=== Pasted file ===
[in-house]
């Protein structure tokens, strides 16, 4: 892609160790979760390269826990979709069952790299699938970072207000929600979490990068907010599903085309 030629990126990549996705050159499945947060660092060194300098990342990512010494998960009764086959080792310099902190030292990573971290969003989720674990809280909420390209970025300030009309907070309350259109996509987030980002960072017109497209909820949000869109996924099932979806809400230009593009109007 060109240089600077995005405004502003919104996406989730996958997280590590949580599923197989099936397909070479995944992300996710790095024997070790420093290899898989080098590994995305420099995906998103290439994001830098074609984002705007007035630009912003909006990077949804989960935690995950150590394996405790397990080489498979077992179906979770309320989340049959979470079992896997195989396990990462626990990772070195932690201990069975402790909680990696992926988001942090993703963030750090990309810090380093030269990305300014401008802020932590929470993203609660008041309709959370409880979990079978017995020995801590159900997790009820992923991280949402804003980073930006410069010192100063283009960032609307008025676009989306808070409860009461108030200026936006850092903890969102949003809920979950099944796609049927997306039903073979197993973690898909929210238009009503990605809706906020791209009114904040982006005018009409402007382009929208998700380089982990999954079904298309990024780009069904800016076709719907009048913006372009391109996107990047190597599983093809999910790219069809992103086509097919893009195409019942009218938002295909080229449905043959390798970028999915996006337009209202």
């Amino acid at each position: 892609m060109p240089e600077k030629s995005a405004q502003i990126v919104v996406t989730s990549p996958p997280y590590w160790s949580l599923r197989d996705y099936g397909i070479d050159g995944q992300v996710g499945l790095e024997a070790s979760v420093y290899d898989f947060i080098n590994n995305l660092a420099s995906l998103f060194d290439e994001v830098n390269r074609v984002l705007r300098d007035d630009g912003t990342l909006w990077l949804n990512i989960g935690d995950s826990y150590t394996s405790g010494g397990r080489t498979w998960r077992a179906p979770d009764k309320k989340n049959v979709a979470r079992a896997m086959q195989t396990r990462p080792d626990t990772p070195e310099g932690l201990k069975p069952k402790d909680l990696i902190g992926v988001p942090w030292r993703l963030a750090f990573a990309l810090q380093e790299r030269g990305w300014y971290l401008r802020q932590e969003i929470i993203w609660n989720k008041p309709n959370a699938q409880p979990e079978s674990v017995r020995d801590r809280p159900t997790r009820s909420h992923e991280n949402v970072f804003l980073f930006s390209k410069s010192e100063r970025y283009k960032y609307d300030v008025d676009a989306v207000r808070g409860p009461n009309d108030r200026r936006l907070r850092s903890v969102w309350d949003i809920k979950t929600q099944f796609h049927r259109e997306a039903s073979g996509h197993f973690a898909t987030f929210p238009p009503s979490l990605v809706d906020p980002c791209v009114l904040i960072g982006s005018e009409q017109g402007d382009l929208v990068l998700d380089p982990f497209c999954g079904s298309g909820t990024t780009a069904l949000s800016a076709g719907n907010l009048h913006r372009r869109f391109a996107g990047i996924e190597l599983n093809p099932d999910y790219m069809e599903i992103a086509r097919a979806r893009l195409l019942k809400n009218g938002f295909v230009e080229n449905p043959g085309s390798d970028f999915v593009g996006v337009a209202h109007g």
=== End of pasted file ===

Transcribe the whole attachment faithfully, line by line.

[in-house]
């Protein structure tokens, strides 16, 4: 892609160790979760390269826990979709069952790299699938970072207000929600979490990068907010599903085309 030629990126990549996705050159499945947060660092060194300098990342990512010494998960009764086959080792310099902190030292990573971290969003989720674990809280909420390209970025300030009309907070309350259109996509987030980002960072017109497209909820949000869109996924099932979806809400230009593009109007 060109240089600077995005405004502003919104996406989730996958997280590590949580599923197989099936397909070479995944992300996710790095024997070790420093290899898989080098590994995305420099995906998103290439994001830098074609984002705007007035630009912003909006990077949804989960935690995950150590394996405790397990080489498979077992179906979770309320989340049959979470079992896997195989396990990462626990990772070195932690201990069975402790909680990696992926988001942090993703963030750090990309810090380093030269990305300014401008802020932590929470993203609660008041309709959370409880979990079978017995020995801590159900997790009820992923991280949402804003980073930006410069010192100063283009960032609307008025676009989306808070409860009461108030200026936006850092903890969102949003809920979950099944796609049927997306039903073979197993973690898909929210238009009503990605809706906020791209009114904040982006005018009409402007382009929208998700380089982990999954079904298309990024780009069904800016076709719907009048913006372009391109996107990047190597599983093809999910790219069809992103086509097919893009195409019942009218938002295909080229449905043959390798970028999915996006337009209202």
């Amino acid at each position: 892609m060109p240089e600077k030629s995005a405004q502003i990126v919104v996406t989730s990549p996958p997280y590590w160790s949580l599923r197989d996705y099936g397909i070479d050159g995944q992300v996710g499945l790095e024997a070790s979760v420093y290899d898989f947060i080098n590994n995305l660092a420099s995906l998103f060194d290439e994001v830098n390269r074609v984002l705007r300098d007035d630009g912003t990342l909006w990077l949804n990512i989960g935690d995950s826990y150590t394996s405790g010494g397990r080489t498979w998960r077992a179906p979770d009764k309320k989340n049959v979709a979470r079992a896997m086959q195989t396990r990462p080792d626990t990772p070195e310099g932690l201990k069975p069952k402790d909680l990696i902190g992926v988001p942090w030292r993703l963030a750090f990573a990309l810090q380093e790299r030269g990305w300014y971290l401008r802020q932590e969003i929470i993203w609660n989720k008041p309709n959370a699938q409880p979990e079978s674990v017995r020995d801590r809280p159900t997790r009820s909420h992923e991280n949402v970072f804003l980073f930006s390209k410069s010192e100063r970025y283009k960032y609307d300030v008025d676009a989306v207000r808070g409860p009461n009309d108030r200026r936006l907070r850092s903890v969102w309350d949003i809920k979950t929600q099944f796609h049927r259109e997306a039903s073979g996509h197993f973690a898909t987030f929210p238009p009503s979490l990605v809706d906020p980002c791209v009114l904040i960072g982006s005018e009409q017109g402007d382009l929208v990068l998700d380089p982990f497209c999954g079904s298309g909820t990024t780009a069904l949000s800016a076709g719907n907010l009048h913006r372009r869109f391109a996107g990047i996924e190597l599983n093809p099932d999910y790219m069809e599903i992103a086509r097919a979806r893009l195409l019942k809400n009218g938002f295909v230009e080229n449905p043959g085309s390798d970028f999915v593009g996006v337009a209202h109007g």